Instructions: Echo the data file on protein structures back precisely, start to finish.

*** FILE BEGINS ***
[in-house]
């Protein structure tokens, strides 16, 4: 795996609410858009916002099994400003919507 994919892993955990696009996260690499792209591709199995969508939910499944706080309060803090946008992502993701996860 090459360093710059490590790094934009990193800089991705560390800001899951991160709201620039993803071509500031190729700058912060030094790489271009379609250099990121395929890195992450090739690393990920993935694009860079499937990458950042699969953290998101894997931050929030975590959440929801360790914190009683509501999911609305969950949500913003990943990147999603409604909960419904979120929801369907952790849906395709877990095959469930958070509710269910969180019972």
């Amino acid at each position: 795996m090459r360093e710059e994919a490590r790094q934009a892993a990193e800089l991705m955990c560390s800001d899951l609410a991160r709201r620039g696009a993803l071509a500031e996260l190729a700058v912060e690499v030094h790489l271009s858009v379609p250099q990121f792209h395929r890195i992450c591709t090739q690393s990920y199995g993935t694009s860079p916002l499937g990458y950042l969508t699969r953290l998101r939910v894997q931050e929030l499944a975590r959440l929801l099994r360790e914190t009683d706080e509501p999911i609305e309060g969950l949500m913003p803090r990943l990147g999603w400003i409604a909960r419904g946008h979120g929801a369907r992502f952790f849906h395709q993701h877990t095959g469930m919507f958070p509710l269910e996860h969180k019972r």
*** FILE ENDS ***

[in-house]
């Protein structure tokens, strides 16, 4: 795996609410858009916002099994400003919507 994919892993955990696009996260690499792209591709199995969508939910499944706080309060803090946008992502993701996860 090459360093710059490590790094934009990193800089991705560390800001899951991160709201620039993803071509500031190729700058912060030094790489271009379609250099990121395929890195992450090739690393990920993935694009860079499937990458950042699969953290998101894997931050929030975590959440929801360790914190009683509501999911609305969950949500913003990943990147999603409604909960419904979120929801369907952790849906395709877990095959469930958070509710269910969180019972």
């Amino acid at each position: 795996m090459r360093e710059e994919a490590r790094q934009a892993a990193e800089l991705m955990c560390s800001d899951l609410a991160r709201r620039g696009a993803l071509a500031e996260l190729a700058v912060e690499v030094h790489l271009s858009v379609p250099q990121f792209h395929r890195i992450c591709t090739q690393s990920y199995g993935t694009s860079p916002l499937g990458y950042l969508t699969r953290l998101r939910v894997q931050e929030l499944a975590r959440l929801l099994r360790e914190t009683d706080e509501p999911i609305e309060g969950l949500m913003p803090r990943l990147g999603w400003i409604a909960r419904g946008h979120g929801a369907r992502f952790f849906h395709q993701h877990t095959g469930m919507f958070p509710l269910e996860h969180k019972r």